• measures the probability that two consecutive random samples from a population will find the same species.
  • The probability that a random sample from a population will pick out a given species is assumed to be equal to that species’ contribution to the whole population.
    • Pi = Ni/∑N
  • The probability of sampling species i in two consecutive samples is found as follows:
    • p(sampling species i twice) = pi* pi
    • A more realistic model equation:
      • P(sampling species I twice) = Ni(Ni-1)/ ∑N(∑N-1)
  • The probability of sampling any species twice in two consecutive samples can be found as:
    • P(sampling any species twice)= ∑(pi*pi)
interpreting the simpson index
Interpreting the Simpson Index
  • If there is only one species, pi = 1, hence ∑(pi*pi) =1. This is called the zero diversity condition.
  • As the number of species tends to infinity, ∑(pi*pi) tends to zero, which is the high diversity condition.
  • Simpson’s index is usually altered to reverse the above arrangement.
    • D= 1-∑(pi*pi)
      • So this equation calculate the probability of two consecutive samples will be of different species.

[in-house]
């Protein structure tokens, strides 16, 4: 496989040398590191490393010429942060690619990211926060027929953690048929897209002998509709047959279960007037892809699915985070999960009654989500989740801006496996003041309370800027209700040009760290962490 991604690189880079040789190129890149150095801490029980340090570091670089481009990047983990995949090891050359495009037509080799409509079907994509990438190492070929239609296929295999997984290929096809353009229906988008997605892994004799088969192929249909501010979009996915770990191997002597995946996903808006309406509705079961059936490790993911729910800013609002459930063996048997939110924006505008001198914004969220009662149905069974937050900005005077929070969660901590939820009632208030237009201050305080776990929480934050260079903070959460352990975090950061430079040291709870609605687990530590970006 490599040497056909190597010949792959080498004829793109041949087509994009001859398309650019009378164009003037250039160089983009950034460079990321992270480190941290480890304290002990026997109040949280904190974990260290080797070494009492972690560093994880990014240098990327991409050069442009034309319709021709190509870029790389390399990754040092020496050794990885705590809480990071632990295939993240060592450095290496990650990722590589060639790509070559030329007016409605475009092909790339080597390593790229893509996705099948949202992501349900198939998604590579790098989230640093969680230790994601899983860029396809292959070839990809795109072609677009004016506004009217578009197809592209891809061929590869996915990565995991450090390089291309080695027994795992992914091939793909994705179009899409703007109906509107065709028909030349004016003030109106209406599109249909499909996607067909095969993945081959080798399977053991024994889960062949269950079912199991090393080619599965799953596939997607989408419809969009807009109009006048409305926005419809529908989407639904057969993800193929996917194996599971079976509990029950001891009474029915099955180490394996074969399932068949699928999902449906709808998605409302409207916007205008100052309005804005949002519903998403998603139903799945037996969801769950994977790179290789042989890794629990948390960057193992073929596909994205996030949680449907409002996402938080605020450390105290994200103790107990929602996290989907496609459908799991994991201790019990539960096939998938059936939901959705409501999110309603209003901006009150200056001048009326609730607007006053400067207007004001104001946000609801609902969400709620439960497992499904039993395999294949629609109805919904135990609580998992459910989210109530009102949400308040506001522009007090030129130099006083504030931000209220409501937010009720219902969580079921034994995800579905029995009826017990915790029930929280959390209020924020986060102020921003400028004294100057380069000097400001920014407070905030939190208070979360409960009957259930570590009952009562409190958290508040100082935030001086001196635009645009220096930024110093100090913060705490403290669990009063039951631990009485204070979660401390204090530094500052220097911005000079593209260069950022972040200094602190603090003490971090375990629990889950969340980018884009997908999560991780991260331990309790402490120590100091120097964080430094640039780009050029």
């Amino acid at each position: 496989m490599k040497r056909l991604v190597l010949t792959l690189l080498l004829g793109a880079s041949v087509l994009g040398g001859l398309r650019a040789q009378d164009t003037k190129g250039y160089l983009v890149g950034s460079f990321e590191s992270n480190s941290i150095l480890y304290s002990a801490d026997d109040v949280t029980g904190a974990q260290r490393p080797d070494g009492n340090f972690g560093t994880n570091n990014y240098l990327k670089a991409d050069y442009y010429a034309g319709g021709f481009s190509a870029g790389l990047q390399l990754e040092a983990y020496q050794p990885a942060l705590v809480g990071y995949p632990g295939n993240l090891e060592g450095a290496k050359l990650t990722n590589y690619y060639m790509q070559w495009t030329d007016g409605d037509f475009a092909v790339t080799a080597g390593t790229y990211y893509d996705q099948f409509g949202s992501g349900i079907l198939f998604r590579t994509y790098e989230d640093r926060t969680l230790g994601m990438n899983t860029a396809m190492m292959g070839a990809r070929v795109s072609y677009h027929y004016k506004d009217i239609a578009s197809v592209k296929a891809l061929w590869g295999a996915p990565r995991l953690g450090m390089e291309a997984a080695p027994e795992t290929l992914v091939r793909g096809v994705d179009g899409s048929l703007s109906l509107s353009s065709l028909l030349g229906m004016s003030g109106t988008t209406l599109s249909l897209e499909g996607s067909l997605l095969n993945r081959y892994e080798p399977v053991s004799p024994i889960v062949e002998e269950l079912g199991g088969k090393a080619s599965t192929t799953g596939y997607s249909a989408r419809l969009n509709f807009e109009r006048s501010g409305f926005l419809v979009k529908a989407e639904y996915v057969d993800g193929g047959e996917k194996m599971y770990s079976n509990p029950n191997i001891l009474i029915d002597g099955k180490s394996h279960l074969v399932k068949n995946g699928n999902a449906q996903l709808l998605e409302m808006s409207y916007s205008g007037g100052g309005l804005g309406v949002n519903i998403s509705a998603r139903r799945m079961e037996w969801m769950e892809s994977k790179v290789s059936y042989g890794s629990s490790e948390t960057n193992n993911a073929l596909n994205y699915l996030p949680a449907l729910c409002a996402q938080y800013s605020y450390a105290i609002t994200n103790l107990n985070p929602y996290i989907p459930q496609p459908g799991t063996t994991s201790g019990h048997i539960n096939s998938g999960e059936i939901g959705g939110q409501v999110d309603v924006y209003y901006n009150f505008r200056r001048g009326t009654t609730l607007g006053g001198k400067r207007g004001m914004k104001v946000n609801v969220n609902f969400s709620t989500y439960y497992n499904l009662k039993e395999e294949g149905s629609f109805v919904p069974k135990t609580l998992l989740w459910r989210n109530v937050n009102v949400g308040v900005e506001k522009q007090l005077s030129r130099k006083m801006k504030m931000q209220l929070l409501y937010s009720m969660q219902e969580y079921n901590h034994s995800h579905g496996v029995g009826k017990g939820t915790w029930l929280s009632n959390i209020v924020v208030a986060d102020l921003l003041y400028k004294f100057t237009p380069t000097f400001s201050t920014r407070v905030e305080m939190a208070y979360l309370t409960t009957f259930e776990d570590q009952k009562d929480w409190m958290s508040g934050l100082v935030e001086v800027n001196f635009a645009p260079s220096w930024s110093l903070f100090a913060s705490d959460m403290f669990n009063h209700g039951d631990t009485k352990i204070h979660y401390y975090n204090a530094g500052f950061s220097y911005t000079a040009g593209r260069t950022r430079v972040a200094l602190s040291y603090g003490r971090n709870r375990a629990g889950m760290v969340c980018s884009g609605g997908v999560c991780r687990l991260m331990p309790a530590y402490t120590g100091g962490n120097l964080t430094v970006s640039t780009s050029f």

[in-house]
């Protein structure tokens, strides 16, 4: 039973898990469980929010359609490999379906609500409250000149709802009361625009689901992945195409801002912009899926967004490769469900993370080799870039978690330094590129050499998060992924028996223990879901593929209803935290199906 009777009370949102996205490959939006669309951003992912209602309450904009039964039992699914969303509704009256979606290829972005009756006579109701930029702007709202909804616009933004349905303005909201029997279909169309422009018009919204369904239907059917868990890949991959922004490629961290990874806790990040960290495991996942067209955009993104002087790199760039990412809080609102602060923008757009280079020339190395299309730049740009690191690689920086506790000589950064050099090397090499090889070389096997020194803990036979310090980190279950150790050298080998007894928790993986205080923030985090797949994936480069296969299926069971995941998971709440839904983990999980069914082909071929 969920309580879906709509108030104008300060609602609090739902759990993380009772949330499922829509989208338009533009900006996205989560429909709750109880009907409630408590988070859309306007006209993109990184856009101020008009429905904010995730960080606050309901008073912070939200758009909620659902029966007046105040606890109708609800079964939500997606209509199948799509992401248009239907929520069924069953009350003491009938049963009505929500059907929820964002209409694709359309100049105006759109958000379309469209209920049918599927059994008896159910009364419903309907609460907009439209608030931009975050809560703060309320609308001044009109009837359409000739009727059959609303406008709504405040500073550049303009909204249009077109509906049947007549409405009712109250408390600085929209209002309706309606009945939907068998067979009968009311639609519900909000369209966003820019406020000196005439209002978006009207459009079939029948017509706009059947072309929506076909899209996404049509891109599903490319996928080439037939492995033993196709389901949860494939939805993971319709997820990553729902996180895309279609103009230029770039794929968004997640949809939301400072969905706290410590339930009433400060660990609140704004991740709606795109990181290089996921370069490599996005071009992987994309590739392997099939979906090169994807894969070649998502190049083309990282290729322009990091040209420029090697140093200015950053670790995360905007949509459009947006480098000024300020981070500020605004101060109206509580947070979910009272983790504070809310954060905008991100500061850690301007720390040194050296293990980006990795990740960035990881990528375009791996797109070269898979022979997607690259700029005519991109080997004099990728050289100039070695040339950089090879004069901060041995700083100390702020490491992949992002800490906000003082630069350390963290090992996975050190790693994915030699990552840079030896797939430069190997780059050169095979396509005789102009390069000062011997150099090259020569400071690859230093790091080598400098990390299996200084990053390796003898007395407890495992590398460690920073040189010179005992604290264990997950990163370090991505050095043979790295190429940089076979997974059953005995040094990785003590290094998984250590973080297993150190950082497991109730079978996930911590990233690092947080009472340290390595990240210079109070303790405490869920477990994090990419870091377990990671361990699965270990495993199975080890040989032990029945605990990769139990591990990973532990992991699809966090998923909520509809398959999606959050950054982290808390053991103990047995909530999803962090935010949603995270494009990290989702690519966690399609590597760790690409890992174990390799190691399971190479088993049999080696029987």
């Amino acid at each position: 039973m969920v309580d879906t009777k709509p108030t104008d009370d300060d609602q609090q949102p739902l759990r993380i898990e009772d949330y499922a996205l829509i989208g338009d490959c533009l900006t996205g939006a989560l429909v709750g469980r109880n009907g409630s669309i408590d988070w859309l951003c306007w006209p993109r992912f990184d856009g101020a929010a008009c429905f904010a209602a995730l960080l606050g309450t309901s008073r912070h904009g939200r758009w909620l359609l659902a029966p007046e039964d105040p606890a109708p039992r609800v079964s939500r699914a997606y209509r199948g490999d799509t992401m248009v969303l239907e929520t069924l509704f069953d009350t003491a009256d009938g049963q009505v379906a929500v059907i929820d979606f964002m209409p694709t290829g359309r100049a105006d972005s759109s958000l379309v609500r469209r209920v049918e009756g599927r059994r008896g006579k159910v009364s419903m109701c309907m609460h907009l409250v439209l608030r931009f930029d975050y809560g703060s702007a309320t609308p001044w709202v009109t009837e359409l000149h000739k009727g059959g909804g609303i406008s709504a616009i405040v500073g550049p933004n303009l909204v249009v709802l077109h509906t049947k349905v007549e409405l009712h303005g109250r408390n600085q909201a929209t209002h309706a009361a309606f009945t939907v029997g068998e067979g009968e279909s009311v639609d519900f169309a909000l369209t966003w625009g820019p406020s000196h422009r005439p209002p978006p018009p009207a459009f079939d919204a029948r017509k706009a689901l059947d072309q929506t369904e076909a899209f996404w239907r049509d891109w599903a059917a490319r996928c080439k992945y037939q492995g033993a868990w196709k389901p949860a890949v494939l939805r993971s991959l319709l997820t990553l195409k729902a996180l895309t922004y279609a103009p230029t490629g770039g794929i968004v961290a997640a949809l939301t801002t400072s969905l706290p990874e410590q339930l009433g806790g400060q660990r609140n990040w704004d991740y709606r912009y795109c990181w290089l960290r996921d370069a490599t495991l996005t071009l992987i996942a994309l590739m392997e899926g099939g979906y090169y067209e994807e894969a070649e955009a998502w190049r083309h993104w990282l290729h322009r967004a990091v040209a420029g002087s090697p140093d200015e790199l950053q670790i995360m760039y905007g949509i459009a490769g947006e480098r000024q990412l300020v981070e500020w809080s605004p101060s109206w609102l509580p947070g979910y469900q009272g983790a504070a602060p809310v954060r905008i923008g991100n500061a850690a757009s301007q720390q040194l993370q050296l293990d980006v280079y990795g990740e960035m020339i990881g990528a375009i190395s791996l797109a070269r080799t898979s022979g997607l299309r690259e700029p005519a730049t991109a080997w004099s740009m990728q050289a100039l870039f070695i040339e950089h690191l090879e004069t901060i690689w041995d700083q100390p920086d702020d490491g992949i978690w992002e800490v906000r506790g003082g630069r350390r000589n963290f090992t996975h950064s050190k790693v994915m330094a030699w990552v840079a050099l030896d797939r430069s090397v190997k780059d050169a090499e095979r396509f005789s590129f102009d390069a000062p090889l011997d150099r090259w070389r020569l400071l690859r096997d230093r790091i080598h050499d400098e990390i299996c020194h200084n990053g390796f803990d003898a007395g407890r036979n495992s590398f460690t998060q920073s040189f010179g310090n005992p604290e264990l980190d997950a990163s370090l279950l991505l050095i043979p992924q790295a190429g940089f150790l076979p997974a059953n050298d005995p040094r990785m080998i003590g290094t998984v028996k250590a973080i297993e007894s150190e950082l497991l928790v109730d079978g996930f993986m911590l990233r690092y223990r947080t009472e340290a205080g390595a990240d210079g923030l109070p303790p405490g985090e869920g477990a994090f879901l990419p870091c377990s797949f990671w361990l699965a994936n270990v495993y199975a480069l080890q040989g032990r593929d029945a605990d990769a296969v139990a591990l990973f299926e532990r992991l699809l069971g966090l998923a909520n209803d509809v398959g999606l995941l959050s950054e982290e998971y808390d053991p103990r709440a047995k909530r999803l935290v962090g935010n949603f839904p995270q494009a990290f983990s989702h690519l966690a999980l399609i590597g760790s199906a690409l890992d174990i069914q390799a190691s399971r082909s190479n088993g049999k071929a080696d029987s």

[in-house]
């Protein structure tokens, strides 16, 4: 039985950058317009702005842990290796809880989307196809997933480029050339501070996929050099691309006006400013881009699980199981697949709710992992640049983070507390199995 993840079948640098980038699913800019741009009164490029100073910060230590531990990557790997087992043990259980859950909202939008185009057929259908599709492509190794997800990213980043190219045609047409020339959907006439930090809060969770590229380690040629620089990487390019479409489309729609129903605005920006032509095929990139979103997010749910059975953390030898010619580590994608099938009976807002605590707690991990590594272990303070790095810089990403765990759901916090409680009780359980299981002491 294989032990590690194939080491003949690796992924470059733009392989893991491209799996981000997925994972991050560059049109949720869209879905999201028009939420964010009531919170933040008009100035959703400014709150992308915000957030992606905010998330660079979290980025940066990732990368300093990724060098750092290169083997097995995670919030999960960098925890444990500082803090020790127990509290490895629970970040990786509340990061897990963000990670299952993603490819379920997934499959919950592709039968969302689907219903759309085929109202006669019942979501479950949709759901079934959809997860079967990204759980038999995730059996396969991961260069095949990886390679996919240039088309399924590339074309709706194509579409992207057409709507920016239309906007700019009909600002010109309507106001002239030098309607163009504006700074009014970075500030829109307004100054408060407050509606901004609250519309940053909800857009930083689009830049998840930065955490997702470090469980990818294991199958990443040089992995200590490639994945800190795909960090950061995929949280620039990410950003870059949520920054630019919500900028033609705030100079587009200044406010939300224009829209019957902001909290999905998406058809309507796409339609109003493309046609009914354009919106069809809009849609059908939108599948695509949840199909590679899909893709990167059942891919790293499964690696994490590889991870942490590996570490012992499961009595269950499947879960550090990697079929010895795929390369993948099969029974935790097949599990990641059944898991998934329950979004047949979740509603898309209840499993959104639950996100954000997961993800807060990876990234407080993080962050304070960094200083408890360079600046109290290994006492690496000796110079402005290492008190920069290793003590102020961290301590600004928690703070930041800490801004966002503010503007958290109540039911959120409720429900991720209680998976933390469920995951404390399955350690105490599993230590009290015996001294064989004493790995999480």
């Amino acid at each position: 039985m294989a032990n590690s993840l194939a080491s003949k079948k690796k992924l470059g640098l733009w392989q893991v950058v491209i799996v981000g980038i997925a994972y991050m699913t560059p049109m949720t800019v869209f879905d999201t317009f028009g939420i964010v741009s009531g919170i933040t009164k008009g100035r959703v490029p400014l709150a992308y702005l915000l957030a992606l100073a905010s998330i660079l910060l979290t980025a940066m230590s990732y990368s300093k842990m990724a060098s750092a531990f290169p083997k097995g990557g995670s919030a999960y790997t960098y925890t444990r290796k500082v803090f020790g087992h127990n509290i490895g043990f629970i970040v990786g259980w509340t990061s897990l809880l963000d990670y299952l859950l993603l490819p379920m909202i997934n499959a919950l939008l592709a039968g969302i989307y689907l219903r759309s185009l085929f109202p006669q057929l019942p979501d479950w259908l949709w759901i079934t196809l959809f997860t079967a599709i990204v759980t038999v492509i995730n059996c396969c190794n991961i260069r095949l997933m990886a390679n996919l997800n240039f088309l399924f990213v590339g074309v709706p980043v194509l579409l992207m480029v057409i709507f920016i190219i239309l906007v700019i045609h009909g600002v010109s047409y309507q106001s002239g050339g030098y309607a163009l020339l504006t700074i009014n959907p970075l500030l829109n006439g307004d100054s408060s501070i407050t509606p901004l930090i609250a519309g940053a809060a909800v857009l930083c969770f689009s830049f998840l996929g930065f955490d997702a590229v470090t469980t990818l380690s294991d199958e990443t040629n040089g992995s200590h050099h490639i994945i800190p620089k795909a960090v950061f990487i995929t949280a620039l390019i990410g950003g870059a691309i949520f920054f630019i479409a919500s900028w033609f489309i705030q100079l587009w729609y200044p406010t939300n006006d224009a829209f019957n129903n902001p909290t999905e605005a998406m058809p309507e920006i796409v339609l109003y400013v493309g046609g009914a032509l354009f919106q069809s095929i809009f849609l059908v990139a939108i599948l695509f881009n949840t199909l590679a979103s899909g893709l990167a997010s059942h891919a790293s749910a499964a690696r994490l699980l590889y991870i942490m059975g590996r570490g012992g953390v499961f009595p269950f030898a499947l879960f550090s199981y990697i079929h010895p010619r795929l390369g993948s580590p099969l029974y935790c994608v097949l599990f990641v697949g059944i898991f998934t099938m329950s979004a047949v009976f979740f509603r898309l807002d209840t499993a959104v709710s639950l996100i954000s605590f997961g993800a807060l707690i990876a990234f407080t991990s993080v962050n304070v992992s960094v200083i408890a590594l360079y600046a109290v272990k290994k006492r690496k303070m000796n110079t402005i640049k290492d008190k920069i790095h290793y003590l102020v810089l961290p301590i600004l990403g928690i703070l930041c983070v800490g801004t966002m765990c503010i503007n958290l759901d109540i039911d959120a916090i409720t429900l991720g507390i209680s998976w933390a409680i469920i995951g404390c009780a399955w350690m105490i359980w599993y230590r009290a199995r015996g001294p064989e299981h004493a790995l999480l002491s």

• D is the standard symbol for the Simpson index.

The Shannon Index

  • Most commonly used diversity index.


  • H’= -∑pi x log(pi)
  • H: Symbol for Shannon Index.
  • Negative sign (-) makes sure “f” value is received.
  • Community with one species (Pi = 1.0), diversity is zero.
  • If a community with S # of species, maximum possible value of the
  • Shannon index is log(S)- this occurs when all species occur at
  • equal frequency.

For ecological studies, logarithms base 10 are used.

  • Converting between logarithms of different bases:

Loga(X)= Logb(X)/Logb(a)




  • Combine + = H’(base2)= [-∑ pi x log10(pi)]/ log10(2) =

3.3219 x H’(base 10)



  • Let us calculate the ratio of calculated diversity with maximum possible diversity
  • for the number of species found.
  • E= H’/Hmax = [-∑pi x log(pi)]/ log(S)
  • Does not matter what sort of logarithm is used.
  • Reflects evenness of species distribution within sample.
  • An equitability near zero shows the community to be dominated by one species.
  • An equitability near 1.0 indicates an equal balance between all species.


Both the indices mentioned do not come with estimates of variability.

Why would a scientist be interested in estimates of variability?